Microsoft’s interoperability pledge is only partial progress

Microsoft's made a major effort last month to end its legal battles with the European Commission and change its image and direction by opening many of its APIs to the developer community. It has not fully succeeded and may face more legal scrutiny over its behaviour round the OOXML debate. Nevertheless, the Open Solutions Alliance sees Microsoft's move as partial progress.


The Open Solutions Alliance and its members can only welcome any initiative by Microsoft in favour of interoperability and would encourage Microsoft to continue down this path with as much transparency as possible.

An announcement at an opportune moment?

While we greet this announcement favourably, we sincerely hope that it is not simply a marketing ploy timed to coincide with some key events. This announcement comes just one week before the vote on the OOXML standard at the ISO, after a year marked by the failure of the OpenXML standard essentially due to lack of interoperability.

Also, the European Union recently sanctioned Microsoft for anti-competitive practices and abuse of its dominant position in the market, and obliged the company to provide documentation through an independent organisation regarding Active Directory and SMB2, the new version of the SMB protocol from Microsoft.

It would have been preferable that Microsoft make this announcement earlier, thereby avoiding several years of court cases and challenges faced by open source developers trying to meet customers’ interoperability requirements.

An opportunity for free software publishers?

For more than 10 years, the community has devoted resources, through many different software projects, to creating APIs, emulators, or adapters to Windows and other Microsoft products. Obviously the availability of APIs and Microsoft documentation will allow better integration between the two worlds.

Open source developers will be able to work on value-added features rather than reinventing layers to enable integrating with Microsoft products, and this can only be beneficial to the software industry and more importantly the customer.

However, we read that any commercial use of a system which would implement Microsoft licensed protocols or would wish to make use of them, starting with the available documentation, would be subject to Microsoft patent protection and the payment of license fees.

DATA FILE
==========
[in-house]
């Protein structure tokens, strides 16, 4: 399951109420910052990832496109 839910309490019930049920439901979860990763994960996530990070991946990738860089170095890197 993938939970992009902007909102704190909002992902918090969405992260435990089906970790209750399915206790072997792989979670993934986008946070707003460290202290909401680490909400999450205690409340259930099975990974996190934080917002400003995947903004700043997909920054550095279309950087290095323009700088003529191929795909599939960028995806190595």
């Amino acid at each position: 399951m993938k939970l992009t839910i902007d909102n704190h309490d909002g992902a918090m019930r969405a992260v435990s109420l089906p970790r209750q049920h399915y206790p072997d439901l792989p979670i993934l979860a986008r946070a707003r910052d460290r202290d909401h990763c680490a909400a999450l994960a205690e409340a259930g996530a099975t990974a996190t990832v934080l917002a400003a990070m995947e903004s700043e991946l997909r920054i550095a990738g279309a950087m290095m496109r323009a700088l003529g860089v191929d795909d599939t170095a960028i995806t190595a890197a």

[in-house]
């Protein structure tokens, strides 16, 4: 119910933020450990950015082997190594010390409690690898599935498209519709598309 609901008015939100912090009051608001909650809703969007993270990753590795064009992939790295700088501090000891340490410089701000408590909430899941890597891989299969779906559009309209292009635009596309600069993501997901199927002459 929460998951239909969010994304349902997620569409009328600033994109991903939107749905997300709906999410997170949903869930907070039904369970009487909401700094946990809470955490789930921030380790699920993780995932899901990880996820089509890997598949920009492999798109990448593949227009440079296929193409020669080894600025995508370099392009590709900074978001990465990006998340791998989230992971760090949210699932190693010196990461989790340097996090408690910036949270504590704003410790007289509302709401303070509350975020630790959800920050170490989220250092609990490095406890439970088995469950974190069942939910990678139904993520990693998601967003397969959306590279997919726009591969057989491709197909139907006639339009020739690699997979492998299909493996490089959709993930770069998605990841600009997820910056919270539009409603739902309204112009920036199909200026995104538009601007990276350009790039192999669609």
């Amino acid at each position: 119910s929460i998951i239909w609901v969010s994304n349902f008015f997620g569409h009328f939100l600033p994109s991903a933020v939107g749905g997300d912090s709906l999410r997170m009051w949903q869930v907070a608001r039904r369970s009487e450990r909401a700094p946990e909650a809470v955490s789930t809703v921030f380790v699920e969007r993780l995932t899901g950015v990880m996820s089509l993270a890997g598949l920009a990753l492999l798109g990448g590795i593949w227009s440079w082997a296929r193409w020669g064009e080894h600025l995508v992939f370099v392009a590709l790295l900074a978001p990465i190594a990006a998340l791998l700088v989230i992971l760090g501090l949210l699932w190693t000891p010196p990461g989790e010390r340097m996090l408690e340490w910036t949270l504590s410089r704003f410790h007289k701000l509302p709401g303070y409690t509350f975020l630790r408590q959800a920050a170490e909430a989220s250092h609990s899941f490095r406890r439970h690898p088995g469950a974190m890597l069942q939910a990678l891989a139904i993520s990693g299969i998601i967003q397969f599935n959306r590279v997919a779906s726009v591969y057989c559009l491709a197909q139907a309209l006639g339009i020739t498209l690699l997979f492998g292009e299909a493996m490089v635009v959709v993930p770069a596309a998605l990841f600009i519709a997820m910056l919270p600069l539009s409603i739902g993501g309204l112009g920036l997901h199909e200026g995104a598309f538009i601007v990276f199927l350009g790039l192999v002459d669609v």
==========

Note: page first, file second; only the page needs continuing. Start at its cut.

We would prefer this condition did not exist so as to be compatible with open source software licensing, allowing open source software vendors to be unencumbered by these pricing policies and to work with Microsoft in the same way that they work with each other.

This way we would let customers choose between a full open source solution or a hybrid solution based completely on its merits.

More transparency for customers?

What enterprise customers are looking for today is the choice to use a combination of Microsoft software and open source software. Interoperability is central to the OSA’s existence.

As free software publishers, we freely publish documentation and source code right from the beginning of a project. We are therefore very attentive to Microsoft’s efforts in this domain.

We would invite Microsoft to adapt its strategy to the open source community’s best practices and codes of conduct by publishing its documentation and APIs under GFDL or GPL, including previous versions of Windows.

This would leave the choice to each IT vendor regarding how to offer new solutions to customers, including whether or not to contract with the proprietary vendor and to develop combined or hybrid offerings. These measures would give greater credibility to this initiative in favour of interoperability and transparency.

Within our interoperability working group at the OSA, we could help Microsoft to examine such an adapted framework, with the transparency and participation of our community.

Jean-Noel de Galzain is one of the founding members of the European Chapter of the Open Solutions Alliance and CEO of Wallix

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